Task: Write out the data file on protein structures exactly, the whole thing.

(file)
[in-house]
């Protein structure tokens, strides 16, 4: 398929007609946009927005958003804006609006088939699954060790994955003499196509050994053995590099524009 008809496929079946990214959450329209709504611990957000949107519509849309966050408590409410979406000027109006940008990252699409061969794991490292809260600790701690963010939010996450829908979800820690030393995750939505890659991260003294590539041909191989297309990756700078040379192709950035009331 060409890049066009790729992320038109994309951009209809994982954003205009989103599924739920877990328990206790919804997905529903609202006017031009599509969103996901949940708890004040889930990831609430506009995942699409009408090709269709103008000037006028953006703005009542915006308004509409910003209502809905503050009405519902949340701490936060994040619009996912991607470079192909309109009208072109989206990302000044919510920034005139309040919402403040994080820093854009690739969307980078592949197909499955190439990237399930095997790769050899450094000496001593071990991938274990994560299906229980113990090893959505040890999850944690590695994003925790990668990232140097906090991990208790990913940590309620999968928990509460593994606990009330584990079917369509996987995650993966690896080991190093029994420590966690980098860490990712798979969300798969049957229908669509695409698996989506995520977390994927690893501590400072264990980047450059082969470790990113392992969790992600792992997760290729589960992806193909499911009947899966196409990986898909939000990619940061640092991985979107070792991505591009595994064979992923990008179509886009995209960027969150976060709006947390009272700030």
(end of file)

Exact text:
[in-house]
């Protein structure tokens, strides 16, 4: 398929007609946009927005958003804006609006088939699954060790994955003499196509050994053995590099524009 008809496929079946990214959450329209709504611990957000949107519509849309966050408590409410979406000027109006940008990252699409061969794991490292809260600790701690963010939010996450829908979800820690030393995750939505890659991260003294590539041909191989297309990756700078040379192709950035009331 060409890049066009790729992320038109994309951009209809994982954003205009989103599924739920877990328990206790919804997905529903609202006017031009599509969103996901949940708890004040889930990831609430506009995942699409009408090709269709103008000037006028953006703005009542915006308004509409910003209502809905503050009405519902949340701490936060994040619009996912991607470079192909309109009208072109989206990302000044919510920034005139309040919402403040994080820093854009690739969307980078592949197909499955190439990237399930095997790769050899450094000496001593071990991938274990994560299906229980113990090893959505040890999850944690590695994003925790990668990232140097906090991990208790990913940590309620999968928990509460593994606990009330584990079917369509996987995650993966690896080991190093029994420590966690980098860490990712798979969300798969049957229908669509695409698996989506995520977390994927690893501590400072264990980047450059082969470790990113392992969790992600792992997760290729589960992806193909499911009947899966196409990986898909939000990619940061640092991985979107070792991505591009595994064979992923990008179509886009995209960027969150976060709006947390009272700030």